Patching and Upgrades
Because an installation package can contain the files that make up an application as well the information needed for their installation, Windows Installer can be used to update the application. The installer can update information in the following parts of the installation package:
- The .msi file.
- The files of the application.
- The Windows Installer registration information.
The type of update can be characterized by the changes the update makes to the application's product code, product version, and package code. The application's product version is stored in the ProductVersion property. The application's product code is stored in the ProductCode property. The application's package code is stored in the Revision Number Summary Property.
An update that changes the application into another product is required to change the ProductCode of the application. For more information about which updates require changing the ProductCode see Changing the Product Code. The update can change the ProductVersion and leave the ProductCode unchanged if future versions of the application will need to differentiate between the updated and nonupdated versions of the current product. The Package Code uniquely identifies the installation package and should always be changed whenever update or upgrade changes any information in the installation package.
When deciding whether to change the product version, you should consider If future versions of the application will need to differentiate between the updated and nonupdated versions of the current product. To ensure differentiation in the future, a minor upgrade should be used instead of a small update.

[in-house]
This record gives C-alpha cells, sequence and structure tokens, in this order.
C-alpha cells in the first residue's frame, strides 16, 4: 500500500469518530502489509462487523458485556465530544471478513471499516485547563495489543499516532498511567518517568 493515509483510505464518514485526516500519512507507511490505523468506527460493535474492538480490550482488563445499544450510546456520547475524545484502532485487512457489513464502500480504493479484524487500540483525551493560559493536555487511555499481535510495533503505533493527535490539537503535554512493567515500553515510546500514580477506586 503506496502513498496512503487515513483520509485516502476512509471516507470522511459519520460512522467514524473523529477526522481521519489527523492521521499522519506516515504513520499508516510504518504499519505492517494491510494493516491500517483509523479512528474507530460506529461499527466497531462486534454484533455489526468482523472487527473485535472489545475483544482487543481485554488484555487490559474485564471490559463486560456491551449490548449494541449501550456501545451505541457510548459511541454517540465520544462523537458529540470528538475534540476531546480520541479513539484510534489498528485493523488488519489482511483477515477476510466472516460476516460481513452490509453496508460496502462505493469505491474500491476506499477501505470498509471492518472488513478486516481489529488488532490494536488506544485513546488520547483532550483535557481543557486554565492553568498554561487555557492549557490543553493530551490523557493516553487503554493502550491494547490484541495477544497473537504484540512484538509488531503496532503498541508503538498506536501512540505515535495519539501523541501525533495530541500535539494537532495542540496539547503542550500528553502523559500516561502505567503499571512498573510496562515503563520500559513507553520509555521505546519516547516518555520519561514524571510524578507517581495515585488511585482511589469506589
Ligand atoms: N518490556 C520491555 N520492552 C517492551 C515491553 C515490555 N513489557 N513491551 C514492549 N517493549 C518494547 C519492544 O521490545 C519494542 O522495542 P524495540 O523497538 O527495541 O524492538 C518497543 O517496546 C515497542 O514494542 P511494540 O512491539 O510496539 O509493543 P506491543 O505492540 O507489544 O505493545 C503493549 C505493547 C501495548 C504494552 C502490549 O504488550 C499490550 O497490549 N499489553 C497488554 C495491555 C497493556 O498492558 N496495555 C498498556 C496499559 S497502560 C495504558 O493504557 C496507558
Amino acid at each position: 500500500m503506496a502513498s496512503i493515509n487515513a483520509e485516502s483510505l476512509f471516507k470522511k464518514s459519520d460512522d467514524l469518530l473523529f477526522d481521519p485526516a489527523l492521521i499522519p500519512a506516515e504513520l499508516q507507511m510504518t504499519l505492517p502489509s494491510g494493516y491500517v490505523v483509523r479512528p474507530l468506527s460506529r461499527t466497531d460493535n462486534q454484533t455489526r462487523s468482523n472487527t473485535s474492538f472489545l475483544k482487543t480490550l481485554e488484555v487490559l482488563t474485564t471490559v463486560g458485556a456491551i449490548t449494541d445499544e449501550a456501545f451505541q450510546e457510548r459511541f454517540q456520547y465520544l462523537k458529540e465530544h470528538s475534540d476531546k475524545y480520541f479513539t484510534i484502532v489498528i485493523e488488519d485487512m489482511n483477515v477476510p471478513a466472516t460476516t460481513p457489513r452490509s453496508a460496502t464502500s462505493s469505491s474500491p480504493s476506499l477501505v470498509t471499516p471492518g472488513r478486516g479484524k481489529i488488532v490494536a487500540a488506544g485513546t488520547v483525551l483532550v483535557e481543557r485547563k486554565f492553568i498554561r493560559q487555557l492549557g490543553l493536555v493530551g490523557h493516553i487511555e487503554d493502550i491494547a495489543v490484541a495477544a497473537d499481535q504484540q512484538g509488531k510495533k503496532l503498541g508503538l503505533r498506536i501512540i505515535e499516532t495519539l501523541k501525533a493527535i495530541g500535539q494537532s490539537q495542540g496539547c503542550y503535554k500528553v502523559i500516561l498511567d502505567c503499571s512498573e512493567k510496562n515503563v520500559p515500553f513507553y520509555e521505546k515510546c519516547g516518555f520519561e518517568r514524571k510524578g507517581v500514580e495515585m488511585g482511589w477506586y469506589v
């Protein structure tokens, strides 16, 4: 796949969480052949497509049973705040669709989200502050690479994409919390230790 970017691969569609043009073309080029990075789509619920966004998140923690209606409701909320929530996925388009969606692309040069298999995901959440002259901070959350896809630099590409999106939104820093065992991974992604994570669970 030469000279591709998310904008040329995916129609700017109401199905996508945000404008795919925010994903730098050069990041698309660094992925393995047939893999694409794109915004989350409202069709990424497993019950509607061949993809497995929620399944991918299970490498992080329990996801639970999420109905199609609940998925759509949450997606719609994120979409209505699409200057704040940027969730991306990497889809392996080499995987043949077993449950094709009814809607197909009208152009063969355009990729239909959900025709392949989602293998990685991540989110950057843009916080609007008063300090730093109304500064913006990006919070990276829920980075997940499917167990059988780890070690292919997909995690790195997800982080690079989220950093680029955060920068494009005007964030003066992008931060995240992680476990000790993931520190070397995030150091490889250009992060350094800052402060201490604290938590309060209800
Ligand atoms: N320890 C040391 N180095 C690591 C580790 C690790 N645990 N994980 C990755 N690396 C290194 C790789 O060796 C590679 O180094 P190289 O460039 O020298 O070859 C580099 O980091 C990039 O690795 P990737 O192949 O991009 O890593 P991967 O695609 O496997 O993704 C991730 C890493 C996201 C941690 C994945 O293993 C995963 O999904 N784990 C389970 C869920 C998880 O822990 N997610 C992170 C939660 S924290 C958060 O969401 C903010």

- If an update changes the .msi file and application files, but does not change the ProductCode property or ProductVersion property, it is termed a small update.
- If the update changes the ProductVersion, but does not change the ProductCode, it is termed a minor upgrade.
- If the update changes the installation into an entirely different product, the ProductCode must change and the update is termed a major upgrade.
The following table summarizes the different types of updates.
|Type of update||Productcode||ProductVersion||Description|
|Small Update||No change||No change||An update to one or two files that is too small to warrant changing the ProductVersion. The package code in the Revision Number Summary Property does change. Can be shipped as a full installation package or as a patch package.|
|Minor Upgrade||No change||Changed||A small update making changes significant enough to warrant changing the ProductVersion property. Can be shipped as a full installation package or as a patch package.|
|Major Upgrades||Changed||Changed||A comprehensive update of the product warranting a change in the ProductCode property. Shipped as a patch package or as a full product installation package.|
Users can update to an application by reinstalling a Windows Installer package for the application. Note that Minor Upgrades can be applied in the same way as Small Updates. For more information about updating an application by reinstalling the application, see these sections:
- Applying Small Updates by Reinstalling the Product
- Applying Major Upgrades by Installing the Product
An update to an application can be provided to users as a Windows Installer patch package. A patch can contain an entire file or only the file bits necessary to update part of a file. This means that the user can download an upgrade patch that is much smaller than the entire product and that preserves user customizations through the upgrade. Note that Minor Upgrades can be applied in the same way as Small Updates. For more information about updating an application using a patch, see these sections:
- Creating a Small Update Patch
- Applying Small Updates by Patching the Local Installation of the Product
- Applying Small Updates by Patching an Administrative Image
- Applying Major Upgrades by Patching the Local Installation of the Product